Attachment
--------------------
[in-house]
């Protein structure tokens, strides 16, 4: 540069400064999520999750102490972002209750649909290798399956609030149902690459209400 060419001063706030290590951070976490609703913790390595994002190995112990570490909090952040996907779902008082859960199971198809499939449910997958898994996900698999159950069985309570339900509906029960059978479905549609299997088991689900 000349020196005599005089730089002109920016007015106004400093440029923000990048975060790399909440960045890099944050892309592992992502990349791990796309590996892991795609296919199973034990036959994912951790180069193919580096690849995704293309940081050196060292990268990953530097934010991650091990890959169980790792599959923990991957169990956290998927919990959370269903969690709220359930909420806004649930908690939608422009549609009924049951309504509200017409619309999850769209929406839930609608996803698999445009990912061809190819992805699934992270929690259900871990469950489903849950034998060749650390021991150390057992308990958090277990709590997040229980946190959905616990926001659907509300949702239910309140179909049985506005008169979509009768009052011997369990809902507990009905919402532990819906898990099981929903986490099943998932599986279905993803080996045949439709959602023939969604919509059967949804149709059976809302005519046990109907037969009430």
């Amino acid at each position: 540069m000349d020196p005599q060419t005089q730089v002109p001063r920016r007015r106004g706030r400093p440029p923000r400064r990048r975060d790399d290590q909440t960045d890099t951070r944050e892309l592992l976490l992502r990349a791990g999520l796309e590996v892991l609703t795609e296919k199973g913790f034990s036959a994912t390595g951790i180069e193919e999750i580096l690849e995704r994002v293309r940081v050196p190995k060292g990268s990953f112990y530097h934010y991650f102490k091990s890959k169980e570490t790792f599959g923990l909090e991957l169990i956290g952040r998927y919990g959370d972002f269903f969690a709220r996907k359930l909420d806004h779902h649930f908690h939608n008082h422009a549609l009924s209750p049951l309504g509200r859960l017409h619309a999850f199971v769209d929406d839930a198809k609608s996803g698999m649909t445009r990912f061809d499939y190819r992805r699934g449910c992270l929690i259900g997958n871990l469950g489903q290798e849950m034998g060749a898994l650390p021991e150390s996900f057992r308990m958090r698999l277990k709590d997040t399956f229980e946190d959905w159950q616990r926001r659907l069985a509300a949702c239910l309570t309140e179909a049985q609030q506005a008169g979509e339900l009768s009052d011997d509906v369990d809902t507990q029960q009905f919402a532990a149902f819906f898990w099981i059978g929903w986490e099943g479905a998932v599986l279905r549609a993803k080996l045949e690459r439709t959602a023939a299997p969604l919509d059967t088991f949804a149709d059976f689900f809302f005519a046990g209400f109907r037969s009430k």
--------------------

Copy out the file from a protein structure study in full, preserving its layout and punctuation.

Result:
[in-house]
């Protein structure tokens, strides 16, 4: 540069400064999520999750102490972002209750649909290798399956609030149902690459209400 060419001063706030290590951070976490609703913790390595994002190995112990570490909090952040996907779902008082859960199971198809499939449910997958898994996900698999159950069985309570339900509906029960059978479905549609299997088991689900 000349020196005599005089730089002109920016007015106004400093440029923000990048975060790399909440960045890099944050892309592992992502990349791990796309590996892991795609296919199973034990036959994912951790180069193919580096690849995704293309940081050196060292990268990953530097934010991650091990890959169980790792599959923990991957169990956290998927919990959370269903969690709220359930909420806004649930908690939608422009549609009924049951309504509200017409619309999850769209929406839930609608996803698999445009990912061809190819992805699934992270929690259900871990469950489903849950034998060749650390021991150390057992308990958090277990709590997040229980946190959905616990926001659907509300949702239910309140179909049985506005008169979509009768009052011997369990809902507990009905919402532990819906898990099981929903986490099943998932599986279905993803080996045949439709959602023939969604919509059967949804149709059976809302005519046990109907037969009430």
């Amino acid at each position: 540069m000349d020196p005599q060419t005089q730089v002109p001063r920016r007015r106004g706030r400093p440029p923000r400064r990048r975060d790399d290590q909440t960045d890099t951070r944050e892309l592992l976490l992502r990349a791990g999520l796309e590996v892991l609703t795609e296919k199973g913790f034990s036959a994912t390595g951790i180069e193919e999750i580096l690849e995704r994002v293309r940081v050196p190995k060292g990268s990953f112990y530097h934010y991650f102490k091990s890959k169980e570490t790792f599959g923990l909090e991957l169990i956290g952040r998927y919990g959370d972002f269903f969690a709220r996907k359930l909420d806004h779902h649930f908690h939608n008082h422009a549609l009924s209750p049951l309504g509200r859960l017409h619309a999850f199971v769209d929406d839930a198809k609608s996803g698999m649909t445009r990912f061809d499939y190819r992805r699934g449910c992270l929690i259900g997958n871990l469950g489903q290798e849950m034998g060749a898994l650390p021991e150390s996900f057992r308990m958090r698999l277990k709590d997040t399956f229980e946190d959905w159950q616990r926001r659907l069985a509300a949702c239910l309570t309140e179909a049985q609030q506005a008169g979509e339900l009768s009052d011997d509906v369990d809902t507990q029960q009905f919402a532990a149902f819906f898990w099981i059978g929903w986490e099943g479905a998932v599986l279905r549609a993803k080996l045949e690459r439709t959602a023939a299997p969604l919509d059967t088991f949804a149709d059976f689900f809302f005519a046990g209400f109907r037969s009430k």